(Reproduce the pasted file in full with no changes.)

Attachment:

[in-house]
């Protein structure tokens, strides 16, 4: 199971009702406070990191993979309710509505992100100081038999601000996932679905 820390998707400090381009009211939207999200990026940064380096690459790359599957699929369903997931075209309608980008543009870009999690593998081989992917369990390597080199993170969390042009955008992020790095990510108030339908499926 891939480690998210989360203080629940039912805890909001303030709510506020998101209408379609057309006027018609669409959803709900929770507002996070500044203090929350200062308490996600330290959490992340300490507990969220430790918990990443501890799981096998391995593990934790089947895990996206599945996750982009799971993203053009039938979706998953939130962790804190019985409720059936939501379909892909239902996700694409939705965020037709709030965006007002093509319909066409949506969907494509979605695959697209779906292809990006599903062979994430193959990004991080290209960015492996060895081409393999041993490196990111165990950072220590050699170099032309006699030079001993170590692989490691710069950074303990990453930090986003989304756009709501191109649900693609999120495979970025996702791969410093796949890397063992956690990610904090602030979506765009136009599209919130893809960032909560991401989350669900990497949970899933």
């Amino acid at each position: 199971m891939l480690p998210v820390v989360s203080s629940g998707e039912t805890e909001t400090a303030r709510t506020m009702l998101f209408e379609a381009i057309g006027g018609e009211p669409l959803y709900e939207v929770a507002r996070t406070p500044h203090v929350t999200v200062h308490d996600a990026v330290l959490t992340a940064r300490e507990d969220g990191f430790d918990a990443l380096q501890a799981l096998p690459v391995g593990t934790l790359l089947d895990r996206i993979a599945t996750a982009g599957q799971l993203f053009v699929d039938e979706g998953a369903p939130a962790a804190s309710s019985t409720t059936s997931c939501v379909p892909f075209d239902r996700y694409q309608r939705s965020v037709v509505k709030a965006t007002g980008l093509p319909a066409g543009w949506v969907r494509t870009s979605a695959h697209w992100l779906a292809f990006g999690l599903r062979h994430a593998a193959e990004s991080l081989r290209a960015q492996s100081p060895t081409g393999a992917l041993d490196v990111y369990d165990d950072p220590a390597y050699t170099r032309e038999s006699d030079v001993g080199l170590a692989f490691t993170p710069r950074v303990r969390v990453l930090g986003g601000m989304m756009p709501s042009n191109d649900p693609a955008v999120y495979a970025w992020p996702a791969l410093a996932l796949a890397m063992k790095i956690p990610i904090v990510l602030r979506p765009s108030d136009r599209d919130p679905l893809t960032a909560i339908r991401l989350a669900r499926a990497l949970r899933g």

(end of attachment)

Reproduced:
[in-house]
């Protein structure tokens, strides 16, 4: 199971009702406070990191993979309710509505992100100081038999601000996932679905 820390998707400090381009009211939207999200990026940064380096690459790359599957699929369903997931075209309608980008543009870009999690593998081989992917369990390597080199993170969390042009955008992020790095990510108030339908499926 891939480690998210989360203080629940039912805890909001303030709510506020998101209408379609057309006027018609669409959803709900929770507002996070500044203090929350200062308490996600330290959490992340300490507990969220430790918990990443501890799981096998391995593990934790089947895990996206599945996750982009799971993203053009039938979706998953939130962790804190019985409720059936939501379909892909239902996700694409939705965020037709709030965006007002093509319909066409949506969907494509979605695959697209779906292809990006599903062979994430193959990004991080290209960015492996060895081409393999041993490196990111165990950072220590050699170099032309006699030079001993170590692989490691710069950074303990990453930090986003989304756009709501191109649900693609999120495979970025996702791969410093796949890397063992956690990610904090602030979506765009136009599209919130893809960032909560991401989350669900990497949970899933």
């Amino acid at each position: 199971m891939l480690p998210v820390v989360s203080s629940g998707e039912t805890e909001t400090a303030r709510t506020m009702l998101f209408e379609a381009i057309g006027g018609e009211p669409l959803y709900e939207v929770a507002r996070t406070p500044h203090v929350t999200v200062h308490d996600a990026v330290l959490t992340a940064r300490e507990d969220g990191f430790d918990a990443l380096q501890a799981l096998p690459v391995g593990t934790l790359l089947d895990r996206i993979a599945t996750a982009g599957q799971l993203f053009v699929d039938e979706g998953a369903p939130a962790a804190s309710s019985t409720t059936s997931c939501v379909p892909f075209d239902r996700y694409q309608r939705s965020v037709v509505k709030a965006t007002g980008l093509p319909a066409g543009w949506v969907r494509t870009s979605a695959h697209w992100l779906a292809f990006g999690l599903r062979h994430a593998a193959e990004s991080l081989r290209a960015q492996s100081p060895t081409g393999a992917l041993d490196v990111y369990d165990d950072p220590a390597y050699t170099r032309e038999s006699d030079v001993g080199l170590a692989f490691t993170p710069r950074v303990r969390v990453l930090g986003g601000m989304m756009p709501s042009n191109d649900p693609a955008v999120y495979a970025w992020p996702a791969l410093a996932l796949a890397m063992k790095i956690p990610i904090v990510l602030r979506p765009s108030d136009r599209d919130p679905l893809t960032a909560i339908r991401l989350a669900r499926a990497l949970r899933g």